Innovation thrives in an environment that enables connections and collaboration. South Carolina is well equipped with the innovative culture and strong talent base for continued agribusiness advancement. This foundation will ensure that agriculture continues to drive our S.C. economy.

Blaine Childress is a member of the InnoVi sion board of directors and a past board chair. InnoVision Awards is dedicated to celebrating South Carolina’s most significant innovations and honoring the state’s most influential vision aries. Find more online at InnoVisionAwards. org.


Next Challenge. Next Level.

Nexsen Pruet’s roots in agricultural operations run deep. Our agribusiness team harvests industry-wide experience in financing, immigration, litigation, real estate, environmental and tax and estate issues for lenders, multinationals and agricultural producers.

Nurture growth with the attorneys of Nexsen Pruet.

Charleston Charlotte Columbia Greensboro Greenville Hilton Head Myrtle Beach Raleigh Austin Leighton Lord Chairman


When you think of farming, technology probably isn’t the first thing that pops into your mind. But tech is having a big impact on the Palmetto State’s agribusiness industry. Drones are providing a bird’s-eye view of crop yields and other variables. Numbers can be crunched instanta neously and on site via a laptop to help farmers maximize their returns. South Carolina is playing a big role on elevating technology in farm fields re gionally, nationally and even around the world.

You can read about that impact on the following pages. And the next time you visit a farm, you may want to look up.

Tilling with Tech: Clemson University harnessing new technology

Page 16

Up in the Air: Drones helping to elevate professor’s research

Page 20

Taking Root: S.C. Governor’s School for Agriculture fostering industy interest in youth

Page 24

From the ground up: Program helps ag entrepreneurs turn passion into profit

Page 27

Shooting for the Moon: S.C. on mission to land permanent NASA presence

Page 30


Fueling the Tech-Enabled Broker

Fifteen of the nation’s top super-regional brokerage firms and 14 premiere insurance carriers and wholesalers are collaborating with BTV’s cohort of technology innovators from across the globe. Working in collaboration with the sheer drive to elevate the industry to help our clients identify risks sooner and drive down costs, faster. Learn how the industry’s first broker-led convening platform is lighting the way to maximize technology solutions and amplify innovation within the insurance industry as we know it:

KendallKirk, precision agricul ture engineer and director of Clemson University Center for Agricultural Technology, didn’t grow up around agriculture — but now it’s his passion.

“Planting food plots for deer hunting was the closest I got, before I came to Clemson,” said Kirk.

Kirk said he didn’t really know much about the industry, until he stumbled upon the agriculture program at Clem son as an undergraduate student in 1998. From there, he started studying aquaculture engineering research for


his master’s degree and Ph.D. and began teaching in 2005 in the agriculture and business program.

“Since I didn’t grow up around it [agriculture], I felt it was crucial to surround myself with people who did,” Kirk said.

In 2014, he started research at the Clemson University Edisto Research and Education Center as a precision agriculture engineer, focusing on research and extension.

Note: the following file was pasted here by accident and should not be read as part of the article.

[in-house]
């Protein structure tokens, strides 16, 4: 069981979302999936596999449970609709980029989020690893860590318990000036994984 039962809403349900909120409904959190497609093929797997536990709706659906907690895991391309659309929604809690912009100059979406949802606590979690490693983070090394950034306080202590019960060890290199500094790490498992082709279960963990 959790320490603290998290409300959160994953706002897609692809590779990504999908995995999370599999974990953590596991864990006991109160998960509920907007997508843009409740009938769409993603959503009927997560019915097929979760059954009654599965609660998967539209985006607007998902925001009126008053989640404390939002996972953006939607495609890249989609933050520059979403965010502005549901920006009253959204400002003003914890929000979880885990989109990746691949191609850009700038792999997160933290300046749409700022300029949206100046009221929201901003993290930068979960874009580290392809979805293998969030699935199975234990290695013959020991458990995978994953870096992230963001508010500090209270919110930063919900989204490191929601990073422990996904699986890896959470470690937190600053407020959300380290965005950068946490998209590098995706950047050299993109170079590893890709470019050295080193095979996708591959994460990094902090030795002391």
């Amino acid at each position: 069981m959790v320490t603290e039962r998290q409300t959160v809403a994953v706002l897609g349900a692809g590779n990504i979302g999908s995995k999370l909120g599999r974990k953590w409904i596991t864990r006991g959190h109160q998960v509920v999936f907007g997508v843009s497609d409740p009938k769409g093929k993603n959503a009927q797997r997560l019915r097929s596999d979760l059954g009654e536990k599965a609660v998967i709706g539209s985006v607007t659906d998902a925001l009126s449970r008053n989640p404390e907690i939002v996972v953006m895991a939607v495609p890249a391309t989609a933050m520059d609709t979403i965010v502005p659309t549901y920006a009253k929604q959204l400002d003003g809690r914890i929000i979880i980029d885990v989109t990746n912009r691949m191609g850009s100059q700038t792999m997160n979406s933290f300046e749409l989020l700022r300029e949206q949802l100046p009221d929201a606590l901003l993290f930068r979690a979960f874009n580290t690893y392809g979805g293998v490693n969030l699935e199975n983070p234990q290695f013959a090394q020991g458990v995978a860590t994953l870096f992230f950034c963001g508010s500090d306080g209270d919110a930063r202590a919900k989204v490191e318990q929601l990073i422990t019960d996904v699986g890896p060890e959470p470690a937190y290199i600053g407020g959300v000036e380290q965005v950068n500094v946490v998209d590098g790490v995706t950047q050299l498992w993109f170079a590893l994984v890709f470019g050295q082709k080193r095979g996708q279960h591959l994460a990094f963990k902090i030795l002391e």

“I love the people,” he said. “A lot of my passion for the industry comes from learning about the things I don’t know, and I love learning from other people. What they see in a problem and/or solution I didn’t see. It’s a fun commu

nity to work with, farmers, agriculture industry, etc. People in the industry are passionate about what they do and aware of their strengths and the people around them, making it easy to work in and build a collaborative environment.”

Technology has begun reshaping South Carolina’s agribusiness industry in recent years, allowing for an efficient productivity, which benefits people on a global scale. And Clemson is on the front lines, launching in August its Center for Agricultural Technology, which focuses on education, outreach and research with the goal of positively impacting global food supply, farmers’ productivity and agricultural sustain ability — locally, regionally and globally.

Clemson University is playing a key role in harnessing technology to benefit farm fields around the globe
Kendall Kirk uses cutting-edge technolgy in his work as agriculture engineer and director at Clemson’s University’s Center for Agicultural Technology. (Photo/Clemson University)



What’s new on SCBIZtv?

What’s new on SCBIZtv?

With nearly 150 videos (and counting), our YouTube channel features a wide variety of businessrelated content. From recognition events to one-on-one interviews with high-level business executives to in-depth discussions with industry leaders, our playlists have something for everyone.

With nearly 150 videos (and counting), our YouTube channel features a wide variety of businessrelated content. From recognition events to one-on-one interviews with high-level business executives to in-depth discussions with industry leaders, our playlists have something for everyone.

Here’s a sampling of what you’ll find on SCBIZtv.

Here’s a sampling of what you’ll find on SCBIZtv.

What’s New and What’s Hot!

Check out our new content as well as our trending videos on this ever-changing playlist.

Coping with COVID

Explore the impact the coronavirus is having on our daily lives, both at home and at the office.

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Recognition Events

With events like Women of Influence in the Upstate, Icons and Phenoms in the Midlands and Health Care Heroes in the Lowcountry, SC Biz News honors the movers and shakers across the state.

Coffee With